Our Writing Process
An explanation of how our posts are written and put together.
Table of Contents
This site has been running for nearly 2 years now, but we’ve realised that our process for content publication and writing hasn’t been as transparent as we originally planned. As a result, we decided to make this (not so) short explainer on how we create posts, where we source our information, and how reliable our content should be considered.
Before we write
- Before we even start writing, the first port of call is the project board.
- We have a KanBan set up with all the subjects which we plan to write for in the near future, as well as our progress so far in each, and who is writing what.
- Once we pick a subject to start, we take a look at the syllabus for that subject, as well as the notes from the HSC marking centre for the last 2 years.
- We try to consult with teachers wherever possible to gain another perspective on which areas need the most focus and attention to detail.
- Once this is done, the planning process begins!
Planning and Layout
graph TD; A[Courses Home]-->B[Course Name - Year Level]; B-->C[Core Modules]; B-->D[Optional Modules]; B-->E[Skills]; B-->F(NESA Portal); F-->G[Datasheet]; F-->H[Syllabus]; F-->I[Practice Questions];
- The flowchart above shows the structure of the courses section on the site.
- A good example of how this section works is the HSC Chemistry course:
- At the top of the page are the module posts, in order, for the (currently 2 but soon to be 4) modules
- Below this is the resources section, with useful pages such as the list of Polyatomic Ions, and the Chemistry Equations document
- In the same section are resources from NESA, such as the datasheet, syllabus, and Additional Sample Questions. These resources are directly mirrored from NESA’s IPFS storage, so they come through unmodified.
- Courses with optional modules, such as HSC Modern History, always have Common Modules as the first priority, because this is the area which most students will be competing
- Optional modules, such as National Studies for Modern History, or Religious Depth Studies for HSC Studies of Religion, are grouped by section below the common modules.
Posts always start with a table of contents if you view on a mobile device, or any portrait browser window. Otherwise, the table of contents appears on the right side of the screen.
We try to stick to the syllabus order wherever possible, occasionally injecting revision sections for previous modules so that you don’t need to hunt around if you’ve forgotten something.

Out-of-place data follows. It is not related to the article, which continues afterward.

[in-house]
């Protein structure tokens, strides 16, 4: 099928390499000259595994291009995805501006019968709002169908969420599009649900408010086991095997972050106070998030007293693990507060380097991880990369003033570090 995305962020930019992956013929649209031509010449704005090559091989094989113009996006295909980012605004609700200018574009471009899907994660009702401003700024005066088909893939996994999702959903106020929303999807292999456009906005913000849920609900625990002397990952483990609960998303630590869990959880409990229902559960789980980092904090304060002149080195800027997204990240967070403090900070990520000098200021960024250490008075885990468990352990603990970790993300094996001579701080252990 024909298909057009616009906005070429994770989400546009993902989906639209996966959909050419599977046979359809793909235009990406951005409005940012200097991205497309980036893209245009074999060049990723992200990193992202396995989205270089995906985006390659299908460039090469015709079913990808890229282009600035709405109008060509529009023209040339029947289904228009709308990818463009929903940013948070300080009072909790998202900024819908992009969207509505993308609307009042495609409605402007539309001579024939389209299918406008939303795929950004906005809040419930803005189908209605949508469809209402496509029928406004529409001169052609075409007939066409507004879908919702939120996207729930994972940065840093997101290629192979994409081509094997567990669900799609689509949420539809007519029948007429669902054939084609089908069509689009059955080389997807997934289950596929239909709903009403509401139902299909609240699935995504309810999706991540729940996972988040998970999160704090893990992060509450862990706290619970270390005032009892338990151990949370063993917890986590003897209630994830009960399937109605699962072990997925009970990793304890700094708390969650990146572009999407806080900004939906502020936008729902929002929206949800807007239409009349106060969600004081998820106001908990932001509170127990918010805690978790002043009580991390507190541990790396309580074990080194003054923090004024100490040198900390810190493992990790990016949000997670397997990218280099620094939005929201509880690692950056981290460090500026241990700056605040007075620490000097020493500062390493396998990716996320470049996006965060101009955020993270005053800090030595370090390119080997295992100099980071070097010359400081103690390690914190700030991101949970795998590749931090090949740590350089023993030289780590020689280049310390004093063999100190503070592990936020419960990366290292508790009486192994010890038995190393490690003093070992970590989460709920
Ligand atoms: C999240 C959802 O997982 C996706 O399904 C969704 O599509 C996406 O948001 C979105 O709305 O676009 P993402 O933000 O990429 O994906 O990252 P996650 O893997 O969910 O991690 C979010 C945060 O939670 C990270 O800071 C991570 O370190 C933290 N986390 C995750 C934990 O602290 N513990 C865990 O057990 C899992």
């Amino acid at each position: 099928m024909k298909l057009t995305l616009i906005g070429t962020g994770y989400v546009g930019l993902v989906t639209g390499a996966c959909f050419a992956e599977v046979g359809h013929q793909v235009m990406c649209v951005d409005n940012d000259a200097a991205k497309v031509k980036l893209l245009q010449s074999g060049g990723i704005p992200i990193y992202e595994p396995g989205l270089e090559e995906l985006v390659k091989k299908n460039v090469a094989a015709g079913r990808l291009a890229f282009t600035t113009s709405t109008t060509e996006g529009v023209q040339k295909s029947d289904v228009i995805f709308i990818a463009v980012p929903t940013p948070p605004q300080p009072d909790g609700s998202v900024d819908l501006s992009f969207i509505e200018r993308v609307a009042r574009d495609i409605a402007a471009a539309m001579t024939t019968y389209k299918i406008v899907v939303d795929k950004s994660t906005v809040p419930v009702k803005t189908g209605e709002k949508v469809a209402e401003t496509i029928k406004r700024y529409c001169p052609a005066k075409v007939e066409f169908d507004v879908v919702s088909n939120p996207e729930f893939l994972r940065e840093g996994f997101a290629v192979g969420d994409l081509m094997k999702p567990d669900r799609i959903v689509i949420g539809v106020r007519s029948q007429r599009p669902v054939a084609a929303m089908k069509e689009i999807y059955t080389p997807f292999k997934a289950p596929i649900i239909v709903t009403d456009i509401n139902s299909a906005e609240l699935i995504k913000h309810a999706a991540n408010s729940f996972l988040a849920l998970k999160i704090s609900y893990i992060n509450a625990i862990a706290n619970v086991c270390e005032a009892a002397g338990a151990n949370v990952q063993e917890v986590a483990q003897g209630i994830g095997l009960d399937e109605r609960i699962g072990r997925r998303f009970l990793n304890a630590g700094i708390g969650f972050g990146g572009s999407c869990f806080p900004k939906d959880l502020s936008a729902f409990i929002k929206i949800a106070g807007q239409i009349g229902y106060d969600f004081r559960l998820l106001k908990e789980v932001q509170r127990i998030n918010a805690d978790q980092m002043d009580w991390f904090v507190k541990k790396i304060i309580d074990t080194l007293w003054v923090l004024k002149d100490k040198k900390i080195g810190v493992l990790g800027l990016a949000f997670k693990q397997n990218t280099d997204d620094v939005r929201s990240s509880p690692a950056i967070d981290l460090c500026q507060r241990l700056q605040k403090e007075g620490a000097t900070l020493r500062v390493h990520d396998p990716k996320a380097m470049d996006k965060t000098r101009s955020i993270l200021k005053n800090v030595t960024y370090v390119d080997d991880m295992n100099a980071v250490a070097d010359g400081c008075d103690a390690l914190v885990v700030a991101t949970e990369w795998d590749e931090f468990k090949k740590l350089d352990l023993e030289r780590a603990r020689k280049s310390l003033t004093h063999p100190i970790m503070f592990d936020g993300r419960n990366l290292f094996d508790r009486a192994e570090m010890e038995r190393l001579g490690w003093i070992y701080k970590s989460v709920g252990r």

Content is written using the Cornell layout, which we’ll explain in a future post. Essentially, it consists of taking a syllabus point, turning it into a question, and then answering the question. For example:
Preliminary Chemistry Syllabus Point: Model the atom’s discrete energy levels, including electronic configuration and spdf notation (ACSCH017, ACSCH018, ACSCH020, ACSCH022)
- Becomes “How do scientists model the discrete energy levels of an atom?”, which is then answered.
We do this for each point of each module, adding additional information as we feel is needed (for example, terminology definitions, historical context, formulae, etc.)
Once someone has finished writing the first draft of a post, it gets sent to another member of the team to look over.
- This person isn’t reviewing the accuracy of the content, they’re reviewing whether the post makes sense. As a result, the first review is from someone who doesn’t take the subject being written about.
- This person is referred to as the ‘comprehension reviewer’.
If this draft gets approved, it gets sent to someone who has a good knowledge of the subject, and can contribute extra information and point out areas which have been missed.
- This person is referred to as the ‘knowledge reviewer’.
- If you look at the Authors list of our posts since 2020, the first author is the actual writer, and the second is the knowledge reviewer.
After this, the additions (if any) are sent back to the comprehension reviewer to check over, and the author adds any support material (Explainer videos, additional context links, etc.)
Assuming a post survives all of that, it gets sent to the publishing pipeline.
- Up until this point, the post is in a Markdown format. This is really easy to read if you know how, but not very pretty or web-friendly.
- The publishing team (its not really a team, its usually just the author) takes the markdown and posts it to our internal Git repository
- We use Git for version control, so that if something breaks, we can always roll back to a previous version of the site with minimal data loss, and also see who has made which changes.
- Once in our repository, the post automatically gets processed and uploaded to our edge servers. Global distribution occurs in about a minute on average.
- The next time you open the site, the new post will appear in the relevant subject for you to read and learn from.
And that’s pretty much it! If you want to know more and/or want to get involved, feel free to message any of us on Instagram (find on our author pages), or send an email to email@example.com.
Thanks for reading!